Friday, November 19, 2010

Matter of Soram, ID 3701, 25 I&N Dec. 378 (BIA 2010) - Unreasonably placing a child in a situation that poses a threat of injury to the child’s life or health

The crime of unreasonably placing a child in a situation that poses a threat of injury to the child’s life or health in violation of section 18-6-401(1)(a) of the Colorado Revised Statutes is categorically a crime of child abuse under section 237(a)(2)(E)(i) of the Immigration and Nationality Act, 8 U.S.C. § 1227(a)(2)(E)(i) (2006), even though no proof of actual harm or injury to the child is required. Matter of Velazquez-Herrera, 24 I&N Dec. 503 (BIA 2008), clarified.

The Board, in Matter of Velazquez-Herrera, 24 I. & N. Dec. 503 (B.I.A. 2008), interpreted the term “crime of child abuse” in INA § 237(a)(2)(E)(i) broadly to mean: any offense involving an intentional, knowing, reckless, or criminally negligent act or omission that constitutes maltreatment of a child or that impairs a child's physical or mental well-being, including sexual abuse or exploitation. At a minimum, this definition encompasses convictions for offenses involving the infliction on a child of physical harm, even if slight; mental or emotional harm, including acts injurious to morals; sexual abuse, including direct acts of sexual contact, but also including acts that induce (or omissions that permit) a child to engage in prostitution, pornography, or other sexually explicit conduct; as well as any act that involves the use or exploitation of a child as an object of sexual gratification or as a tool in the commission of serious crimes, such as drug trafficking. Moreover, as in the “sexual abuse of a minor” context, we deem the term “crime of child abuse” to refer to an offense committed against an individual who had not yet reached the age of 18 years.

The Board then reviewed how the courts in Colorado have interpreted the “threat of injury” portion of Colo. Rev. Stat. § 18-6-401(1)(a), noting that (1) Colorado courts have repeatedly held that a violation of this statute is not a strict liability offense and that a culpable mental state must be shown in order for a conviction to lie and (2) the respondent here was convicted of “knowingly or recklessly” permitting a child to be unreasonably placed in a situation that posed a threat of injury to the life or health of the child under Colo. Rev. Stat. § 18-6-401(7)(b)(I). The Board found this “knowingly or recklessly” mens rea to be consistent with its definition of a crime of child abuse, which requires an “intentional, knowing, reckless, or criminally negligent act or omission.” The Board further noted that Colorado courts have held that the term “knowingly” in the statute “refers to the actor's general awareness of the abusive nature of his conduct in relation to the child or his awareness of the circumstances in which he commits an act against the well-being of the child” and that “a person acts ‘recklessly’ when he consciously disregards a substantial and unjustifiable risk that, in light of the child's circumstances, a particular act or omission will place the child in a situation which poses a threat of injury to the child's life or health.” The Board concluded that the phrase “an act or omission that constitutes maltreatment of a child” under its definition of a crime of child abuse is sufficiently broad to encompass endangerment-type crimes and that the offense defined by the Colorado statute is categorically a crime of child abuse. In so holding, the Board observed that Colorado's purpose in including the endangerment clause in its child abuse statute was similar to that of Congress in enacting INA § 237(a)(2)(E)(i)--“to single out those who have been convicted of maltreating or preying upon children.”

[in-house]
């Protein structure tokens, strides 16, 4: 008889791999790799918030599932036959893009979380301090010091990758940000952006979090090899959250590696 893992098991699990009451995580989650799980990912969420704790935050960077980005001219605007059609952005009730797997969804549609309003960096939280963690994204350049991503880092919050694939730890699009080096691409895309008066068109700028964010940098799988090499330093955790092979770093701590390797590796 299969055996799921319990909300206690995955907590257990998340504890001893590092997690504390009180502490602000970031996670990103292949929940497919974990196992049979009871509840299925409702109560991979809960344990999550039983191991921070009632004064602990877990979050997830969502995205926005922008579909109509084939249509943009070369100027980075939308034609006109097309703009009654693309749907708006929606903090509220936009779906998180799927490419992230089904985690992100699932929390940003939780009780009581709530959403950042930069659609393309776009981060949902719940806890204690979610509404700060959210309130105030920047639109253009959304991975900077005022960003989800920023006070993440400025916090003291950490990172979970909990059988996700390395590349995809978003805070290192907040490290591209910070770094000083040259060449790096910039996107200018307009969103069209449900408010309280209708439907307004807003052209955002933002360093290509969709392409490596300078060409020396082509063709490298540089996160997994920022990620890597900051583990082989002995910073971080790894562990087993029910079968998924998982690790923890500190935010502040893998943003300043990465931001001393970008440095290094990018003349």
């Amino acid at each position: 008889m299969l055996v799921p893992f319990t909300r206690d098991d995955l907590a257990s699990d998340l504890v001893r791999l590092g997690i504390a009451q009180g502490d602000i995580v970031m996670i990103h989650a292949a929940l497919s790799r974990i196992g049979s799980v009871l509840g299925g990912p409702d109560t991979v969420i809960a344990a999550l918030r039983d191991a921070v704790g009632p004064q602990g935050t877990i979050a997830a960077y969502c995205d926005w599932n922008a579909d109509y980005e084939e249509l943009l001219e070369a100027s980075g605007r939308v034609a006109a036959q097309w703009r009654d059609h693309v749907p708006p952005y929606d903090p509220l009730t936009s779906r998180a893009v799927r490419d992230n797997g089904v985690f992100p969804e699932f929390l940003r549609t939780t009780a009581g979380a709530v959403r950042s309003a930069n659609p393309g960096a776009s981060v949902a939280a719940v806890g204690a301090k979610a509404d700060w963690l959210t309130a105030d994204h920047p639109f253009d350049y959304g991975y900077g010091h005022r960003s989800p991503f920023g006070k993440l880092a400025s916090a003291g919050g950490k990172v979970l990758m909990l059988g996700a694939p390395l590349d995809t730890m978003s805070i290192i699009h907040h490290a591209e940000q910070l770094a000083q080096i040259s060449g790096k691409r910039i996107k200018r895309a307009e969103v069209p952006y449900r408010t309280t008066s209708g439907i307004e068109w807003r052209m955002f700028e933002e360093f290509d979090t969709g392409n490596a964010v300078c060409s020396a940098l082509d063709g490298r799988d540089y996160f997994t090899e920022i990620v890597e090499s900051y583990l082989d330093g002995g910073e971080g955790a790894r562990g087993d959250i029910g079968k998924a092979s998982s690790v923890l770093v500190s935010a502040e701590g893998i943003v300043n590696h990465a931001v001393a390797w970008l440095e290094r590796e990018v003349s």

The Board found that the full range of conduct proscribed by Colo. Rev. Stat. § 18-6-401(a) falls squarely within the definition of a “crime of child abuse” and therefore concluded that the respondent's offense categorically qualifies as a “crime of child abuse” under INA § 237(a)(2)(E)(i). The Board therefore dismissed the respondent's appeal.

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